S4C’s latest Welsh-language crime drama, Y Golau, has been – so far – an excellent watch, full of subtleties, an intriguing plot and a compelling whodunit.
As ever with these things, the final episode of any crime series is important – for the characters to get closure (and boy, do Sharon and Joe and everyone else deserve closure), and for us, the audience, to get a satisfactory ending. So it was all eyes on pennod six to see if the Regina Moriarty could land this story smoothly.
And, for the most part she did and, in keeping with the rest of the series, really focused on the emotions of the characters as she tied things up. In fact, I was emotional as the final scenes played out, dismayed and upset for a life lost needlessly, and a life unfulfilled.
With any kind of cold case, it’s important to acknowledge that we as an audience need flashbacks in order to see what really happened. It’s just when and how they’re used that’s tricky part, but here, in episode six, they were used expertly and for maximum impact.
To begin with we saw what happened inside the Roberts household the day Ela disappeared. As a (very) young Greta sat on the stairs, Ela heard mum Sharon and partner Gafyn arguing downstairs. As she rushed down, she heard Gafyn accuse Sharon of having an affair, to which it seemed Sharon had no comeback. As Ela stormed in and screamed at her, she reflexively slapped her, causing the teen to run off.
That was the first part. The rest of the episode saw the cast of characters simmer somewhat, perhaps knowing subconsciously that a reckoning was edging ever closer – Nina and Izzy Vaughan were uneasy in their country pad, especially when Joe turned up and demanded to know the truth; Caryn and Cat held clear-the-air-talks after the former had defaced the latter’s apartment and quite obviously still had an axe to grind against the journalist; and Joe himself, hiding in his (now late) father’s house, confronting all sorts of demons.
Let’s face it, we knew that Nina and Izzy were central to the mystery of Ela’s disappearance as soon as they were introduced quite late in the story, and so they proved.
After he visited the Vaughans, Joe ended up trudging into the same woods where Ela disappeared (situated behind the Vaughan house) to try to remember what was really happened. Izzy, on edge and having enough of the charades, soon followed. As did Cat Donato.
And then we were told what happened.
Izzy, a flirtatious and playful teen, had been toying with staff member Joe all those years ago. So when a distressed Ela came around seeking a shoulder to cry on after the confrontation with her mother– Ela and Izzy were in a star cross’d relationship of sorts – Izzy told her that Joe had rubbed himself against her.
Absolutely enraged, Ela stormed into the woods and to Joe’s caravan to have it out with him. After a brief struggle (which determined that Joe had NOT killed Ela, although for a brief moment it looked as though he had, which was a neat bit of writing) Ela walked out only to be told by Izzy that her story about Joe was a joke. And then the real struggle – between Ela and Izzy – took place. Ela had stabbed Izzy in the shoulder (hence the scar we saw there in episode five) and she, in turn, pushed her backwards causing Ela to fall and (what looked like) smash her head on a rock.
A life gone in the blink of an eye.
On hand was Wyn, who offered his help to the then-present Nina. The three of them conspired to cover up the crime and blame poor Joe.
Two lives lost in the blink of an eye.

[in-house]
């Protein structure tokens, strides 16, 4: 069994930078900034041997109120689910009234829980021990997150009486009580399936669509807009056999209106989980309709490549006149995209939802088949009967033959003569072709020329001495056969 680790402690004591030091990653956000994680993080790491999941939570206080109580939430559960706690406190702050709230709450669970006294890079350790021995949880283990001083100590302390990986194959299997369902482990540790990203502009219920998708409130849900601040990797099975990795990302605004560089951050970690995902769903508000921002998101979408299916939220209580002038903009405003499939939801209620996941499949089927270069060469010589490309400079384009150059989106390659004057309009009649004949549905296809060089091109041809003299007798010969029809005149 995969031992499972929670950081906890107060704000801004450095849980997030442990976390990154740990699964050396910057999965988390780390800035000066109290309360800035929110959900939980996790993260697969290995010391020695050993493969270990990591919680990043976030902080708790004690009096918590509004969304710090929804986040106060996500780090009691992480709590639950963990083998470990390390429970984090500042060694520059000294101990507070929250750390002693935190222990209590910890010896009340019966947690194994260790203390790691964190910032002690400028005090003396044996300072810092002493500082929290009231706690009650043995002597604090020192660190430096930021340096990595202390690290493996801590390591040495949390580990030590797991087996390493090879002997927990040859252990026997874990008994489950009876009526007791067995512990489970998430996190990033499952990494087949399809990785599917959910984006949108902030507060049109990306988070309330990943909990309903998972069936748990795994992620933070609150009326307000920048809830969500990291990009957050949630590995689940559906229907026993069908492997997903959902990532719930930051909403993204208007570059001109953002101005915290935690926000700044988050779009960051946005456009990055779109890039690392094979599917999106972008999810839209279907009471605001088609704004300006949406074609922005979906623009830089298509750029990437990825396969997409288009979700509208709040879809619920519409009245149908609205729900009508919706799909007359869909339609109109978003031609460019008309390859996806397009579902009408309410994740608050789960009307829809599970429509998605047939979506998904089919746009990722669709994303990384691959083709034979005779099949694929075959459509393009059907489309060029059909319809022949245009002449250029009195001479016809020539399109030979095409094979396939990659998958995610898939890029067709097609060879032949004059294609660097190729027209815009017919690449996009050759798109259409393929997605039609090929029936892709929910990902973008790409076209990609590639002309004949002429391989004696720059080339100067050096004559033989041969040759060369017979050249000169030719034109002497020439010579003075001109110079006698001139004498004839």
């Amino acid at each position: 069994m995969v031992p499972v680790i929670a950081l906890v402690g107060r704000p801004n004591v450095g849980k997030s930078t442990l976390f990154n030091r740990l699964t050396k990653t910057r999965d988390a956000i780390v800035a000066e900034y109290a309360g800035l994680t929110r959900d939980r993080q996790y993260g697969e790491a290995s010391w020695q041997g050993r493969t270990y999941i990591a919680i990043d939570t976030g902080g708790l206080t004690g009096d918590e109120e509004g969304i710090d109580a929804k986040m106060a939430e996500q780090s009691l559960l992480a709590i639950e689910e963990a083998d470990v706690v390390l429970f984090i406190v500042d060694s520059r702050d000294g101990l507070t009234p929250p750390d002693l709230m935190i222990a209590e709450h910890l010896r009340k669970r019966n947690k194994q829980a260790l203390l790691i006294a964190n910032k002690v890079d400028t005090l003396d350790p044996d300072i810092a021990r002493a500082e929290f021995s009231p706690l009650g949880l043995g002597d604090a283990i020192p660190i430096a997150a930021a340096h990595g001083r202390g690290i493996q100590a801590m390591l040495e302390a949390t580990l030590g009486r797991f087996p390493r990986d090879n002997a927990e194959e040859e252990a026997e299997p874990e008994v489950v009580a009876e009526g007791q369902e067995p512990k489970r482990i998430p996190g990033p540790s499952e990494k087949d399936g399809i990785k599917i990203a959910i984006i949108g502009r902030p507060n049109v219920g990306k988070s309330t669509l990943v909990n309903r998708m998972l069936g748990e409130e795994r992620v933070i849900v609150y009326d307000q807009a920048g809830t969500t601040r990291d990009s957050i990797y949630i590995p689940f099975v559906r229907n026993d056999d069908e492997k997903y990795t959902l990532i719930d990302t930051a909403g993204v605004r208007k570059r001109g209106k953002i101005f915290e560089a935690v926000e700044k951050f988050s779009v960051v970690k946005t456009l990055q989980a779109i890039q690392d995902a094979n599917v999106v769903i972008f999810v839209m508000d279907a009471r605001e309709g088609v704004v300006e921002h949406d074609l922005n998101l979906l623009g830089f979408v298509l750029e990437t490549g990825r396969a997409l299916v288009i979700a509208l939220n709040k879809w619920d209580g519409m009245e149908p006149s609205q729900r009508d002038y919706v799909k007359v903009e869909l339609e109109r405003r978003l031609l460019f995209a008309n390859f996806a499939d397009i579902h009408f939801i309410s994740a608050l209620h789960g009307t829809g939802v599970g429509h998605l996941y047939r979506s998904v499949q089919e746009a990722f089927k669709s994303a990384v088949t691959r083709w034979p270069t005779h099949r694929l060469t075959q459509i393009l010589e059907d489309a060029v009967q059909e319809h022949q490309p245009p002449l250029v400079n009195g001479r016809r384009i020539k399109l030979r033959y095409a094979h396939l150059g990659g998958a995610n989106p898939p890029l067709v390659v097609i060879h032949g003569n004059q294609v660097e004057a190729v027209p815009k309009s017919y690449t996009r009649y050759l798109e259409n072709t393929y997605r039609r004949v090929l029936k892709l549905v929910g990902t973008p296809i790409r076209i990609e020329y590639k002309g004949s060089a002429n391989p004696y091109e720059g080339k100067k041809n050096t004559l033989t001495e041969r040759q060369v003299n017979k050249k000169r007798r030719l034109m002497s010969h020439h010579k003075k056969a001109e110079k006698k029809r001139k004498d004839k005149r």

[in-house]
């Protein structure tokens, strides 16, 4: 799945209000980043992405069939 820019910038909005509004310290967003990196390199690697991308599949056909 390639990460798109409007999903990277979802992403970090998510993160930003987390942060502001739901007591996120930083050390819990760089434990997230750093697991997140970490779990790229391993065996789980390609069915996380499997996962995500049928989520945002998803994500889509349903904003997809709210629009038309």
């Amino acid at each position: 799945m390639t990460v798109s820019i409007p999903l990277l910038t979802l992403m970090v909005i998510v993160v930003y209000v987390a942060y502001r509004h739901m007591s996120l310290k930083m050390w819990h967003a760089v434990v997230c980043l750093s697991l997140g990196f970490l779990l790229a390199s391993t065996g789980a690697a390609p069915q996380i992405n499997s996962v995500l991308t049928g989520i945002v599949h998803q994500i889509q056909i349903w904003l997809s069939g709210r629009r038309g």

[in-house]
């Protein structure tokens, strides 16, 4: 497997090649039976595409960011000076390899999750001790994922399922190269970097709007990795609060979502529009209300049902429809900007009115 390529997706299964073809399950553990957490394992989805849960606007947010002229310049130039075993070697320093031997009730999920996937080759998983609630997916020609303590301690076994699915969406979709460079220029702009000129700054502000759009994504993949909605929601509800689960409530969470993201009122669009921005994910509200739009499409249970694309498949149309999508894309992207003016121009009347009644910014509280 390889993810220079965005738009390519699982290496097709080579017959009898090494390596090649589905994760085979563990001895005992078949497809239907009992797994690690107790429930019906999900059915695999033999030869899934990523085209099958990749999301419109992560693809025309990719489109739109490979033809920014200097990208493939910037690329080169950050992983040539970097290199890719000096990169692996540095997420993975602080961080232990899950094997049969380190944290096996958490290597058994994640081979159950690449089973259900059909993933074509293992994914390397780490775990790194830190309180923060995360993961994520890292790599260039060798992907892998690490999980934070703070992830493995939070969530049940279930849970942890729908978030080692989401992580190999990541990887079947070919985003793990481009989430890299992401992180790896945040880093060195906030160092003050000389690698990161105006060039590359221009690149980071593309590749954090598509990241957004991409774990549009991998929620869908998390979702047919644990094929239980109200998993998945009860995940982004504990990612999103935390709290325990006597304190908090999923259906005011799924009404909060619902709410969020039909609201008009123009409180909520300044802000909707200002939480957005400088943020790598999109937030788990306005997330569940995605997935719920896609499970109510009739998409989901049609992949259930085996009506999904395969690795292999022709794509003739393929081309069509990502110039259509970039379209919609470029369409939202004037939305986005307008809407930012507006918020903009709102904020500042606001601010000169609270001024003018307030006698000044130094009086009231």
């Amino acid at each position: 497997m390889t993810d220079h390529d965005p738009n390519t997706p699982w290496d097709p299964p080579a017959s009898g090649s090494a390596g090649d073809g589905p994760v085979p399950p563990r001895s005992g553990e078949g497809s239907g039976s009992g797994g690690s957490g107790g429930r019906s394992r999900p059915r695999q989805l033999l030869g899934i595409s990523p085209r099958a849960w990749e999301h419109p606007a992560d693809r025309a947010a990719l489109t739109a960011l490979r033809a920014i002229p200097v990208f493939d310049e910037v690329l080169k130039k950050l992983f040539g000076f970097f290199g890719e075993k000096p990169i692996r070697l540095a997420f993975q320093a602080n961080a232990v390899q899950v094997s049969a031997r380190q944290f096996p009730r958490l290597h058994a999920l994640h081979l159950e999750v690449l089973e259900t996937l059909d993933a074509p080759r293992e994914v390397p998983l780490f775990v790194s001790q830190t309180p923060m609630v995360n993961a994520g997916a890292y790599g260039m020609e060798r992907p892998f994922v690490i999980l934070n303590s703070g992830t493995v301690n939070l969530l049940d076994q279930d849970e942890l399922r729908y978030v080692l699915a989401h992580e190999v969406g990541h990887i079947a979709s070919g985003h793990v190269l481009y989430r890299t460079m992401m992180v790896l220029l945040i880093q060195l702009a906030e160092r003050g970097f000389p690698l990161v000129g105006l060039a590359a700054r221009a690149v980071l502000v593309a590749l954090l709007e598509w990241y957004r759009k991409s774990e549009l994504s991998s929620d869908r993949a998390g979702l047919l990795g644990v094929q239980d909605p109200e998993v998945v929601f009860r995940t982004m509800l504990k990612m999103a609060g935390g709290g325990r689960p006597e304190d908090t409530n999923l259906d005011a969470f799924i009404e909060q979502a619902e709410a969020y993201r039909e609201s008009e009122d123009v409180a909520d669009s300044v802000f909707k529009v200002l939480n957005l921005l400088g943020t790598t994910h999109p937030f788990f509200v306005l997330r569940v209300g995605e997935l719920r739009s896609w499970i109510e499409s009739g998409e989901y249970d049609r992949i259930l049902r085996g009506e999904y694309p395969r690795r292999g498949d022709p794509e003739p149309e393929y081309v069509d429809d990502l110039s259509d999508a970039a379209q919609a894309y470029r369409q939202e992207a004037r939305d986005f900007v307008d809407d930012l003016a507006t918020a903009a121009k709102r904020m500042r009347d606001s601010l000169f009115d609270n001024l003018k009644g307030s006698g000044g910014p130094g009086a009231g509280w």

(I’m still undecided whether an unmotivated killing is as terrifying as one that is premeditated… the sadness of it all, and the fact that something awful can happen so quickly.)
Was this a plausible reason for what happened? I thought so. There was no super-huge twist here, but it took its time to explain what really happened to the three central characters at the heart of the mystery, just like the series had taken its time to introduce and flesh out the characters and their motivations and emotions – Sharon, Cat Donato, Caryn…
The only character I felt I didn’t really know was Cat Donato. In this episode, Caryn had repeatedly told her that she had been a bitch to Ela and to everyone else, and Sharon had more or less told her the same, finally handing over Ela’s diary and imploring her to make it up to her daughter. But we were never really told why Cat was such a ‘bitch’ back in the day.
And that – and perhaps the non-use of Ela’s diary to look for clues until this episode – was perhaps the only slight qualm I had with this series. It was well written, superbly acted (what else do you expect from Joanna Scanlan?), incredibly consistent and nicely paced, taking its time but also sprinkling in a twist or two just when we needed it. And we also got the tease that Cat Donato is now intent on becoming a private detective, which I am very much here for if ever the writers want to make that series.
So another success for S4C, and the country’s acting talent. I just love the fact that the gang of actors we see time and time again in Welsh-language series are like a repertory company – Sian Reese-Williams, Hannah Daniel, Annes Elwy, Aneirin Hughes, Delyth Wyn… they’re all really good actors, this time supplemented by award-winners and global names like the aforementioned Jo Scanlan, Alexandra Roach and Iwan Rheon. All terrific.
In the end though, Y Golau was a tale about real people experiencing grief, trauma and guilt, all trying to make sense of shattered memories. An effective murder mystery, yes, but a sensitively-told study of the lives we lead with authentic and credible details, like Sharon’s light switch in the hall. We – and she – now knows what happens when you turn it off.
Life still goes on.
READ MORE: OUR EPISODE ONE REVIEW
READ MORE: OUR EPISODE TWO REVIEW
READ MORE: EPISODES THREE AND FOUR REVIEW
READ MORE: EPISODE FIVE REVIEW
Y Golau is available to view on S4C Clic and BBC iPlayer in the UK